Edge tower sells to river’s edge
Written by John Charles Robbins on November 12, 2014
True to its name, the sales office for The Edge on Brickell is being built right to the edge of the Miami River.
Encroachment into an area that must be dedicated for a public riverwalk upset some Miami River Commission officials and resulted in the project coming back before the river commission for another look.
Commission members voted last week to recommend that the Miami City Commission allow the temporary sales office to encroach on setbacks and the river – but only under several conditions designed to ensure public access to the river.
Ultimately, only the city commission can waive waterfront setback rules.
The Edge, a 58-story, 130-unit luxury condo tower being developed by Rafael Aragonés, is to include a multi-level garage with a mechanical parking system, all on a sliver of land just over a third of an acre at 55 SW Miami Avenue Road. This is the site of the former Big Fish restaurant.
The latest activity at the site is detailed in an Oct. 24 memo to the river commission from Greenways Subcommittee Chairman Dr. Ernie Martin and Urban Infill Subcommittee Chairman Jim Murley.
The memo notes that on Jan. 13, by a vote of 7-3, the river commission recommended approval of the Edge development, with two conditions.
“Instead of constructing the presented development featuring the publicly accessible riverwalk and waterfront setback as required by the City Charter and Miami 21 Section 3.11 and Appendix B, the developers have begun to construct a ‘Temporary Sales Center’ which has no public riverwalk and no waterfront building setback,” the memo states.
River commission members want to ensure that public access on the tiny parcel isn’t lost.
“We believe in the charter and the code,” said Dr. Martin at last week’s meeting.
Ignacio Permuy, representing the developer, stressed that the sales office is temporary.
He said the building will have to be removed before work can begin on the tower, due to the size of the parcel, which is just .34-acre.
“We don’t have the staging area. We can’t build until the temporary sales office is taken out. We cannot build this building with [it there],” Mr. Permuy said.
Construction on the tower won’t start until the developer has sold 70% of the residential units, said Mr. Permuy. The hope is that goal is reached by next June 1, he said.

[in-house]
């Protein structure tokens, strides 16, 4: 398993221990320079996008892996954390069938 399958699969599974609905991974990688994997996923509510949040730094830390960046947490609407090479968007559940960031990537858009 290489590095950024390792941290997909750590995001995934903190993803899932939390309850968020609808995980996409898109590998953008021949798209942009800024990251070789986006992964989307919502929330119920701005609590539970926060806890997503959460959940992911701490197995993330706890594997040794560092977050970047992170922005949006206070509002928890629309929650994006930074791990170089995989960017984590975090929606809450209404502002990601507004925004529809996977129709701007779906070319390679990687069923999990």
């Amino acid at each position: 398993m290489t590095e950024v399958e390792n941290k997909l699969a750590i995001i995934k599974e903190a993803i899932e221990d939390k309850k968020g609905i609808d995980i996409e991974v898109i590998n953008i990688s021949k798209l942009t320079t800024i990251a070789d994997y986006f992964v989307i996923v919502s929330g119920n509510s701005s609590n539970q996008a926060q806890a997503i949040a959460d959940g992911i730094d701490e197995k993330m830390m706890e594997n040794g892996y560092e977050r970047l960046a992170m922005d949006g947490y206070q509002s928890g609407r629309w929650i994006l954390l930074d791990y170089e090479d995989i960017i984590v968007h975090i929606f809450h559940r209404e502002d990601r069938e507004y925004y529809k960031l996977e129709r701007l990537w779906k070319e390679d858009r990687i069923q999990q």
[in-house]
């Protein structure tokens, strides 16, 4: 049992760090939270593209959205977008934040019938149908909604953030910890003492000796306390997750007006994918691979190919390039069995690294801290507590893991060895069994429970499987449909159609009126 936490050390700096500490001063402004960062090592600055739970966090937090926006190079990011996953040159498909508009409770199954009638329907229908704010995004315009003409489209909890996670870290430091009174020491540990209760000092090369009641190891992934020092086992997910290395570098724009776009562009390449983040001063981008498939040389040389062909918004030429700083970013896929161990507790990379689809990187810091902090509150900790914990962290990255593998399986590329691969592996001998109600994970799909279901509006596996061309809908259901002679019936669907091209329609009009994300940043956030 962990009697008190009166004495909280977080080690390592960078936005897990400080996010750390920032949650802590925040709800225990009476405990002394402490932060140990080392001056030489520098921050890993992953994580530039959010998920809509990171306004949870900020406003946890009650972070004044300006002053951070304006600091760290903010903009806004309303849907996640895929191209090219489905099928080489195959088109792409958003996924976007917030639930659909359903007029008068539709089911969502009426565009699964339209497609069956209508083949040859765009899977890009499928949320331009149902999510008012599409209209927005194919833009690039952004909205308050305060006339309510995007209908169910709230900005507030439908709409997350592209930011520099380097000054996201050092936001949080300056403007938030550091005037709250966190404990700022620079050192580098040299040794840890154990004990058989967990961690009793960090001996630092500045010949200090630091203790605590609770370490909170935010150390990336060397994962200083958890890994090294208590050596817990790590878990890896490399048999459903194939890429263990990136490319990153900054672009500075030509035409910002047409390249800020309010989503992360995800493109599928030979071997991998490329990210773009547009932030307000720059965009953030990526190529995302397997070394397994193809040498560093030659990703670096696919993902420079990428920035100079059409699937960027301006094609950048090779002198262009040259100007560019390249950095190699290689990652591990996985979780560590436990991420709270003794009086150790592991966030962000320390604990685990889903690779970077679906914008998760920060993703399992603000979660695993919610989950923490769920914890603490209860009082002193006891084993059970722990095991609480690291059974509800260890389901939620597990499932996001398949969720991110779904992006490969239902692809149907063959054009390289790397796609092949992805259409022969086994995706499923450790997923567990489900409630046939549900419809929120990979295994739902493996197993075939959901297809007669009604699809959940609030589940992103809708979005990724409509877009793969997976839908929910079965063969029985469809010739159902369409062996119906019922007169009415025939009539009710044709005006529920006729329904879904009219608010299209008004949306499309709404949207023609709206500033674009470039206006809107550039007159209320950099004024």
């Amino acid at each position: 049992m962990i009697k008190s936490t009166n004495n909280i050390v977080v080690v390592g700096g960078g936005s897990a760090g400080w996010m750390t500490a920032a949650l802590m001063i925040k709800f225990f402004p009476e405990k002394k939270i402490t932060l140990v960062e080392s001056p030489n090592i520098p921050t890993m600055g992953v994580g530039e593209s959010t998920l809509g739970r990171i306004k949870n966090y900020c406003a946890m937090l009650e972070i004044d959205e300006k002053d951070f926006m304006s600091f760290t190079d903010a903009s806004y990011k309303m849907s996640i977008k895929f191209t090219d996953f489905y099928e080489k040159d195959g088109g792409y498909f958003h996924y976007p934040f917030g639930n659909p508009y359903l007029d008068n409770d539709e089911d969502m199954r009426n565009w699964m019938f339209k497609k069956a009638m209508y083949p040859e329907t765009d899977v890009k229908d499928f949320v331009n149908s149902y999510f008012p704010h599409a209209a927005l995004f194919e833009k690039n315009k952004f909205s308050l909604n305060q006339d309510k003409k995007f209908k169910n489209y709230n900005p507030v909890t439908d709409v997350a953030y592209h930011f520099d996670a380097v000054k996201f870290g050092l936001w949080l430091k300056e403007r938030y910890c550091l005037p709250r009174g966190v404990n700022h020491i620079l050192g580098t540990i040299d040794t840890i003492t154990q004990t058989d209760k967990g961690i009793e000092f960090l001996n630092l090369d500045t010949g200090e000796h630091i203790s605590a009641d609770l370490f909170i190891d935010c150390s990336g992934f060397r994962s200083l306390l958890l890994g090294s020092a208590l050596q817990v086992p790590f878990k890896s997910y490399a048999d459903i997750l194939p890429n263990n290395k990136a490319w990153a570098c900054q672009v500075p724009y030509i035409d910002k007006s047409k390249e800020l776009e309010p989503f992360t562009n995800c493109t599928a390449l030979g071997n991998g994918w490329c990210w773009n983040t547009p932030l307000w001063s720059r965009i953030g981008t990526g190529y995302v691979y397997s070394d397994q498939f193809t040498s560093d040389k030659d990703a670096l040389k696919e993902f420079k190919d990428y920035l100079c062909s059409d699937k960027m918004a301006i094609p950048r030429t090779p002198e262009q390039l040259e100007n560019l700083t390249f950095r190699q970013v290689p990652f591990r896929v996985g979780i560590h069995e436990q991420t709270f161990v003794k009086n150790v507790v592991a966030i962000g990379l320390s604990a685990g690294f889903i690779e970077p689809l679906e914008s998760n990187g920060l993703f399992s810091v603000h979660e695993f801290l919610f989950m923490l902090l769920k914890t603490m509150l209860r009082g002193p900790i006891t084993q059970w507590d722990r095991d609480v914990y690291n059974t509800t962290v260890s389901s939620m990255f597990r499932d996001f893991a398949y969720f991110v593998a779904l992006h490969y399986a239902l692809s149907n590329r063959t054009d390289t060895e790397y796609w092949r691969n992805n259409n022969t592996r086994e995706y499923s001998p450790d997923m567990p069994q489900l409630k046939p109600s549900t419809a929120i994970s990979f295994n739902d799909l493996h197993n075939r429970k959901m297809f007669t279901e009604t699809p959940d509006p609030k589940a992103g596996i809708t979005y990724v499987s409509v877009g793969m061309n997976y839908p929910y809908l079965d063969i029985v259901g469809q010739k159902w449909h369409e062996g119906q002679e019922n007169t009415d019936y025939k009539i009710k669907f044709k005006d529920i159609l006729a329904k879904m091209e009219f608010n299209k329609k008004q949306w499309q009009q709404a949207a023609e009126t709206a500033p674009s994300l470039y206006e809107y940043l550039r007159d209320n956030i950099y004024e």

A temporary use permit the developer got from the city’s Planning and Zoning Department for a temporary “sales center” shows the allowed period from August 2014 through August 2016.
“It’s our opinion that the city’s Planning and Zoning Department erred in authorizing the temporary permit,” Dr. Martin told his fellow commissioners.
After some discussion of the placement of the sales office and the developer’s lack of options due to the small site, the river commission recommended city commission approval, with conditions.
The conditions would allow the temporary sales office for no longer than two years, with no extensions. Also as a condition, the developer would have to make the rest of the riverfront site accessible to the public until construction begins on the tower. If the city commission doesn’t approve of the temporary sales office and its location, it would have to be immediately pulled back 13 feet from the river’s edge or removed entirely.
After the vote, river commissioner Patricia Harris said to Mr. Permuy, “Please be aware: We’re going to watch you.”
The Edge did gain approvals earlier this year but met detractors. Members of the city’s Urban Development Review Board complimented the artistic treatment proposed for the tower, but some complained of the narrow and small site. Others were critical of the proposed mechanical parking system.
At the river commission’s January meeting, three members voted against recommending approval of the Edge. Opponents said the tower isn’t consistent with the Miami River Greenway and is too much for such a small site.
The river commission’s conditional approval then required that the developer remove planned landscaping elements that would cut 3 feet into an existing 8-foot-wide sidewalk, and make changes to ensure the site work doesn’t disturb a section of recently built on-road Miami River Greenway.
That portion of the greenway was built using a $713,756 federal grant. If the development impacts the greenway design, the city might have to return some of those funds.